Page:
Breaking Down the Dubnyk and Scrivens Move

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Before the season began, MacTavish mentioned how he was an impatient individual. That impatience reared it’s head Wednesday as the Oilers GM once again shook up Edmonton’s goaltending landscape with a 2-trade deal. Let’s break it all down, shall we?


The First Deal

The first trade sent Dubnyk to Nashville for C/LW Matt Hendricks. If you were asking yourself who Matt Hendricks was on Wednesday, you weren’t alone. Hendricks only cracked the league 5 years ago as a 27 year old, filling a niche as a 4th line grinder who can scrap and penalty kill. The media sells him as a “heart and soul” guy who works hard along the boards and isn’t afraid to stand up for his teammates. Those are all pluses for sure. How have his last 5 seasons been though?

Matt HendricksSo he’s not a scorer. That much is clear. This team is already loaded with offensive potential though, so he doesn’t necessarily NEED to score to be able to have a positive effect on this team. He’s also not a hobbit, which is always welcome. What strikes me though is that he’s signed for the next 4 years at a fairly modest cap hit. Before I get into his value too much though, let’s keep it going with his usage and possession numbers.

Matt Hendricks BTNI like to use “fancy stats” a lot, so for those who are unfamiliar with them, behind the net has a great page on how to use and read some of the metrics that I’ve listed above. I’ve personally also gone into a bit of detail on why I use these stats in my first Tom Gilbert post.

There are several points that we can gather from the above numbers:

  • He is a regular on the 4th line, averaging the 11th most even strength time on ice/game among forwards year after year;
  • He has been a top option on the penalty kill over the past few seasons;
  • He has generally faced weaker opponents, especially the last 2 seasons (by ranking low in Quality of Competition, measured with opponents’ relative corsi);
  • He has also generally been given easier zone starts (ranking low in Offensive Zone Start %); and
  • His puck possession (measured by relative corsi) has been poor, with this current season being absolutely terrible

These aren’t very encouraging numbers, especially this current season’s stats. Hendricks looks like he can kill penalties but other than that, his numbers suggest that he is more of a liability on the 4th line than not. Coupled with his lack of scoring the past 3 seasons, I’m struggling to see why MacTavish went for this player.

What would make these numbers bearable is if Hendricks came at an extreme discount, but his cap hit of $1.85 mill for the next 3.5 years is the exact opposite of that.

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To top it off, we traded our starting goaltender of the past 3 seasons to get him. I was always a supporter of Dubnyk and I’d be lying if I said this season didn’t rattle my faith in him, but at the end of the day, his career SV% of 0.910 is still identical to those of Cam Ward and MA Fleury, and just short of ‘tenders like Mike Smith (0.913) and Corey Crawford (0.914). That 0.910 SV% also includes this season’s complete meltdown. That’s respectable.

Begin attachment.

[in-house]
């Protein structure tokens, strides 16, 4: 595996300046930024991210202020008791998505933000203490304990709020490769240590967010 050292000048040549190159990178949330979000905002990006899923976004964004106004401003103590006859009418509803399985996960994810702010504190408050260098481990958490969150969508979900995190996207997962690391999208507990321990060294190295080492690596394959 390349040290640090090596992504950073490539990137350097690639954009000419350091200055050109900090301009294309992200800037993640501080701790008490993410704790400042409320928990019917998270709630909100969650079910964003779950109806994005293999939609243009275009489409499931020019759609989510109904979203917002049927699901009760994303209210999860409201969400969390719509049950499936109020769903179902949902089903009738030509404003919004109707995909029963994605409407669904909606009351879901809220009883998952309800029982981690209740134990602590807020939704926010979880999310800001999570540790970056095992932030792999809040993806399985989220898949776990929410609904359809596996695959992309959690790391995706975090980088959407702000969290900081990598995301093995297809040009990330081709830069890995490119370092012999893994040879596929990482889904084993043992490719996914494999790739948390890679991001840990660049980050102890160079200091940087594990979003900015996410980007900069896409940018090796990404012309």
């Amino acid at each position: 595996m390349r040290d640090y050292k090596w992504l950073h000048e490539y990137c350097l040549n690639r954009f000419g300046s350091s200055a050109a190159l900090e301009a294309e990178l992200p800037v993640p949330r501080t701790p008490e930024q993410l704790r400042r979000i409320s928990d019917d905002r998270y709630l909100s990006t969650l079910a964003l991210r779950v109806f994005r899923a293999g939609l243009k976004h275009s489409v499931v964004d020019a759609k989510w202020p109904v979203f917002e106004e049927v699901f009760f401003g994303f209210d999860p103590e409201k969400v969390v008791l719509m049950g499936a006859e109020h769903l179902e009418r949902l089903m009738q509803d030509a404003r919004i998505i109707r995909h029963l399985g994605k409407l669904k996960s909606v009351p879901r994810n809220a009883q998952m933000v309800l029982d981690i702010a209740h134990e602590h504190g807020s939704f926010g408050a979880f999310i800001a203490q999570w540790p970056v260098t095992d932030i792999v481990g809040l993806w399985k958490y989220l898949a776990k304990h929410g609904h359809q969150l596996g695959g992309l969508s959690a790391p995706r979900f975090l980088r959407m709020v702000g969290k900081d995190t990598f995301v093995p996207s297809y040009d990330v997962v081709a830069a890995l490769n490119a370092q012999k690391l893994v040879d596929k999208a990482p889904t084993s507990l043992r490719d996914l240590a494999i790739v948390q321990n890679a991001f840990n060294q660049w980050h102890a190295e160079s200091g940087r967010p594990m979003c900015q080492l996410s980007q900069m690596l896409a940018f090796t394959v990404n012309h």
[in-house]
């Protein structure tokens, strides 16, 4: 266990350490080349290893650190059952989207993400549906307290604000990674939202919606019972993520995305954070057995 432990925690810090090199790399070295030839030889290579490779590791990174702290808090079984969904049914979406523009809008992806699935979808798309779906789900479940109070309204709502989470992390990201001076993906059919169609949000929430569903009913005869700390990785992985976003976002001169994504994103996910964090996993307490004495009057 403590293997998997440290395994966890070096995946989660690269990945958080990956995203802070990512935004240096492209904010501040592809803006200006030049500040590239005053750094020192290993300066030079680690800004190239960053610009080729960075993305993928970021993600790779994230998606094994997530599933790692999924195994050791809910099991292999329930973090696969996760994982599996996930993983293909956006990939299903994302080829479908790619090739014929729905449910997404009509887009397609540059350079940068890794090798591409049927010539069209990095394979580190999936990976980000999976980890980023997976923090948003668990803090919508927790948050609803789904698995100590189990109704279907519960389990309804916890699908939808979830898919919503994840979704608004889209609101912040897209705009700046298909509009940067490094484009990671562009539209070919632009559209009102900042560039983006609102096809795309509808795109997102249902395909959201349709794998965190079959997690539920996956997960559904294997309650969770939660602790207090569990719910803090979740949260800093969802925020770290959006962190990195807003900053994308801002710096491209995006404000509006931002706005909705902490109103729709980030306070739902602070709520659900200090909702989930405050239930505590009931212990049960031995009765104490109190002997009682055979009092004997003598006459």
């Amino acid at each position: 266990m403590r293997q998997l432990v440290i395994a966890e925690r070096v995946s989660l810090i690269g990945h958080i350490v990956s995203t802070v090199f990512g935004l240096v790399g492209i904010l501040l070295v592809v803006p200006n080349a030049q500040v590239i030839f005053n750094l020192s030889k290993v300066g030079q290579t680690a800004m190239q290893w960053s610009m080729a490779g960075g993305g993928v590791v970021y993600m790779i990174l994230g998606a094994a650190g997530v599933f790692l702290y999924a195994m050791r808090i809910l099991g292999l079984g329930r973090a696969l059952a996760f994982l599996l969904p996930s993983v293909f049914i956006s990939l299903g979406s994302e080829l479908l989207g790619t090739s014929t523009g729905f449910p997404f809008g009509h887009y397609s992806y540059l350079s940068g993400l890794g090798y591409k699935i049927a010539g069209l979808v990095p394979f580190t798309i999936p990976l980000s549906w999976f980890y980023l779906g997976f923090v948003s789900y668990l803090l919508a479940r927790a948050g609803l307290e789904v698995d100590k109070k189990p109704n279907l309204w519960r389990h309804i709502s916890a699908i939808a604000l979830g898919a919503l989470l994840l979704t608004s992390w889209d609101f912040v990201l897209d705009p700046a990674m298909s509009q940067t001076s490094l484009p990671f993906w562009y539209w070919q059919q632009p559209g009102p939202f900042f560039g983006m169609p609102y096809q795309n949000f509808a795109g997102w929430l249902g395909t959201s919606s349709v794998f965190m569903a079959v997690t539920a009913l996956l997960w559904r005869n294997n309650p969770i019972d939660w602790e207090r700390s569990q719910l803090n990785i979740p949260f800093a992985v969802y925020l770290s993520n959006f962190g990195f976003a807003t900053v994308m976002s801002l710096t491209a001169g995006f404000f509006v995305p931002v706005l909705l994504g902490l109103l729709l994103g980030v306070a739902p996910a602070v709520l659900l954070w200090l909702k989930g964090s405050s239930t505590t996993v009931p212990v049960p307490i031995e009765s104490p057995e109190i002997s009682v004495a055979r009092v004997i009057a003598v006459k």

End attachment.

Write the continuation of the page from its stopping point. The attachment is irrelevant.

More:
The Second Deal

On the other side of the coin, MacTavish appears to have acquired a fairly capable goaltender in Ben Scrivens at the small cost of a 3rd round draft pick. He’s the same age as Dubnyk (27 years old) and has a much smaller track record, but since entering the league, he’s posted very promising numbers with a 0.916 SV% in his first 52 NHL games. Unfortunately, the sample size required to properly evaluate goaltenders is very large, so it’s far too early to tell if the local boy is the real deal or not.

Like Dubnyk, Scrivens is also a UFA at the end of the season, so whether this trade helps or hurts this club will turn on whether management can sign him to an extension. If they can do that without burning too many stacks of cash and Scrivens can keep up a SV% close to 0.916, then MacTavish could end up getting great value out of that 3rd round pick.

What to Make of It

After the dust has settled, this club isn’t terribly different. Scrivens can easily be seen as an improvement over Dubnyk based on this season’s numbers, but I’ll reserve my judgment until I see more out of the new guy. He looks good at first glance, but 52 games isn’t a whole lot to base a decision on.

Hendricks adds a veteran presence and some, dare I say it, tenacity, which is never a bad thing, but it also appears that he provides very little in the way of puck possession and scoring. He’s also on the wrong side of 30 and takes up a good chunk of cap space for the next 3.5 years, both definite “negatives.”

It’s unfortunate that Dubnyk went out on such a sour note after all the nights he seemed to be the only Oiler actually playing hockey, but change will hopefully benefit the guy and I wish him all the best. I still believe that he can rebound but if management felt that his time here was done, then so be it.

As I see it, this move pays off if Scrivens can outplay Dubnyk long enough to make up for the potentially harmful contract of Hendricks. That involves a fair-value, contract extension to Scrivens though and assumes that Hendricks won’t provide enough bang for his buck. If Hendricks can help turn this ship around though, I will gladly eat my words.

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